Canon Rebel T5i: Conclusion

June 12, 2013 by Jim Keenan Reads (115,885)
Editor's Rating

Ratings Breakdown (1-10)

    • Image/Video Quality
    • 8
    • Features
    • 8
    • Design / Ease of Use
    • 8
    • Performance
    • 8
    • Expandability
    • 9
    • Total Score:
    • 8.20
    • Rating 1 to 10, top score 10


Canon T5iConclusion

The Rebel T5i is the recently introduced flagship of the Rebel line but with a feature set and specifications largely reminiscent of its predecessor. Whether a modified AF system, real-time viewing of creative filters, a digital movie zoom and tweaks to the mode dial and scene modes in live view along with a new exterior finish will send hordes of T4i owners running to their nearest Canon dealer remains to be seen. 

The camera produces good still and video image quality, has enough automatic bells and whistles that users who wish to merely point-and-shoot can have it their way while more experienced operators have a range of adjustments to set up camera performance to suit their taste as well. Autofocus performance is pretty good, ISO performance is competitive with other cameras in the class and the camera can shoot at five frames per second for several seconds and then clear its buffer promptly with an appropriately high performance memory card. External controls allow access to ISO, white balance, autofocus, picture style, and drive mode shooting options, a bit more flexibility than is typical with an entry-level DSLR. A touch screen monitor and quick control button offer access to a number of other shooting functions and camera settings, but at the expense of depositing smudges on the monitor that degrade its usability in some bright outdoor conditions.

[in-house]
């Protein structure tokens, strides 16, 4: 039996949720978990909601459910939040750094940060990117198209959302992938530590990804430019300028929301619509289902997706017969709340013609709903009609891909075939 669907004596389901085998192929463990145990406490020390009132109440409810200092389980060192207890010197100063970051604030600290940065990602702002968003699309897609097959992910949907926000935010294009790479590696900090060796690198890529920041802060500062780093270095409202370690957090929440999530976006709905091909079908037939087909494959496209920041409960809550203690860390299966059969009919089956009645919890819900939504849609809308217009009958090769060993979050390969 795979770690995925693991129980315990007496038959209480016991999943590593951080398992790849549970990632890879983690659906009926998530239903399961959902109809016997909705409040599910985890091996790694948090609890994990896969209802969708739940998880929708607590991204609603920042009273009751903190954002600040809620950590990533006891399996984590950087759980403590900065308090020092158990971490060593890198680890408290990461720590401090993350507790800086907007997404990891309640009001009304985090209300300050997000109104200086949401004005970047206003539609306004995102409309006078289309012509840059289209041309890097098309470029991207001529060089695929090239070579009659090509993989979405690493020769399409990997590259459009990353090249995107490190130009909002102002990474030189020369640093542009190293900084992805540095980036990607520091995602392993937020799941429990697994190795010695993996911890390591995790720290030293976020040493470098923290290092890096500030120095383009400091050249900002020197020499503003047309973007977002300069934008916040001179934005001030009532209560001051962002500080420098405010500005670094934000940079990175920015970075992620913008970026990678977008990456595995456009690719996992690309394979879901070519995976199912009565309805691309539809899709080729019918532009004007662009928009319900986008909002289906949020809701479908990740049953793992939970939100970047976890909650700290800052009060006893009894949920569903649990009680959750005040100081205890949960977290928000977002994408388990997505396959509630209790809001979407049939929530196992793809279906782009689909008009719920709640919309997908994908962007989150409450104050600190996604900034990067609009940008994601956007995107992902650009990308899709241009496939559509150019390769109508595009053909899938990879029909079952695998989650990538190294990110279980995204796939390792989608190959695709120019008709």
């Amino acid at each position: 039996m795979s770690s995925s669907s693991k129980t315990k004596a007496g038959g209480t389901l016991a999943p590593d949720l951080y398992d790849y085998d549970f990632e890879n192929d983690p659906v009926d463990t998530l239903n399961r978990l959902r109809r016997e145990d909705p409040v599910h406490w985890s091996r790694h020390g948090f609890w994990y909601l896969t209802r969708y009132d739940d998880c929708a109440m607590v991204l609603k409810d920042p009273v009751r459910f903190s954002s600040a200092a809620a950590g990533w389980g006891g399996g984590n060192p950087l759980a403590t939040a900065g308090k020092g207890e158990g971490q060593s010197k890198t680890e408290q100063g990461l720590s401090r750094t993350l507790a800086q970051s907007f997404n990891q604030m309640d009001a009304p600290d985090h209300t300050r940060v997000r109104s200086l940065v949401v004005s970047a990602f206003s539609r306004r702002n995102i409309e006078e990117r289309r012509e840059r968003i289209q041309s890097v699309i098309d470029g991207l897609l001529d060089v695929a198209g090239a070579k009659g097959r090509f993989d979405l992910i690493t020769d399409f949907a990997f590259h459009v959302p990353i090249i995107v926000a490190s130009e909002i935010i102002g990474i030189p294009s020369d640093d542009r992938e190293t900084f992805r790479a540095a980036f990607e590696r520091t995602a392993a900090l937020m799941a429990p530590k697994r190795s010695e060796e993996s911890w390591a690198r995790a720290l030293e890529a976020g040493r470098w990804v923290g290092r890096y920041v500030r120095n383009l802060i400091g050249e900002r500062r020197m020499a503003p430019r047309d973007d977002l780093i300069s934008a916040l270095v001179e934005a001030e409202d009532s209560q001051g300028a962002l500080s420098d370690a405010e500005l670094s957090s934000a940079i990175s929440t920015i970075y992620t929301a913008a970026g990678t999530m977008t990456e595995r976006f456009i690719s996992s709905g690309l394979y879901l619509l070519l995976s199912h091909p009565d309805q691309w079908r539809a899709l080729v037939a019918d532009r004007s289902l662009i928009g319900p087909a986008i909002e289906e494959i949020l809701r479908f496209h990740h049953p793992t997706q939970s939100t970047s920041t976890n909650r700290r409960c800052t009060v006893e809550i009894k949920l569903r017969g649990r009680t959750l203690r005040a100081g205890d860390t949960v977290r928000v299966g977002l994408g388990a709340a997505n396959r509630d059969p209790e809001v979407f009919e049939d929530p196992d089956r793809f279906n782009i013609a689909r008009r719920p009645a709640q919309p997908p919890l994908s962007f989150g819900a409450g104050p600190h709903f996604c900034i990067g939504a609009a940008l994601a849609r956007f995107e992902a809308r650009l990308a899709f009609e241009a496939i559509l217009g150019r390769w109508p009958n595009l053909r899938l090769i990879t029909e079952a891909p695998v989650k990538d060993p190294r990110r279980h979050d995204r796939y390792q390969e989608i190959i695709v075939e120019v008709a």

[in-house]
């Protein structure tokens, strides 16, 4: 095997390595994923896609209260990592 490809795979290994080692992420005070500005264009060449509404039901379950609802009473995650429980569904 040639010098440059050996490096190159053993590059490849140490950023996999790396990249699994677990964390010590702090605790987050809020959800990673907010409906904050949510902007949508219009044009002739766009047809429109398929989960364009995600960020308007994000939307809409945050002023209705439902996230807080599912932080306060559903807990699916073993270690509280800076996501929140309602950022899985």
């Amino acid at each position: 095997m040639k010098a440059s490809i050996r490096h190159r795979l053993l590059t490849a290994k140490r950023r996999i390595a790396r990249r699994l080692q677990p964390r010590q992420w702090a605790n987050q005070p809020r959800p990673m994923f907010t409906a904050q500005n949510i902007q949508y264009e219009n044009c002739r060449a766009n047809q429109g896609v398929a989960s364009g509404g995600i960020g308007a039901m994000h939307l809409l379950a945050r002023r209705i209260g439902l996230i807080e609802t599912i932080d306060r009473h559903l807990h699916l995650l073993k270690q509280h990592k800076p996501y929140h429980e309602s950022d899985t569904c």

Like the Nikon D5200 that I recently reviewed, the Rebel T5i is a nice little camera with no glaring weaknesses. The viewfinder offers 95% coverage which makes precise framing of images problematic, and like the Nikon the T5i has no weather sealing. That puts both cameras at a disadvantage when compared to the Pentax K-30 and the T5i seems to clip highlights a bit more than the others when shooting high contrast scenes. If you’re a T4i owner there may not be enough incentive to change cameras this time around, but if you’re moving into a DSLR for the first time, the Rebel T5i isn’t a bad place to start looking.


  • Good still and video image quality
  • 5 fps continuous shooting rate
  • Quick write speed with appropriately high performance memory media
  • Light and compact


  • Lacks weather sealing of one direct competitor
  • 95% viewfinder coverage makes precise image framing problematic
  • Seems to clip highlights a bit more than competition
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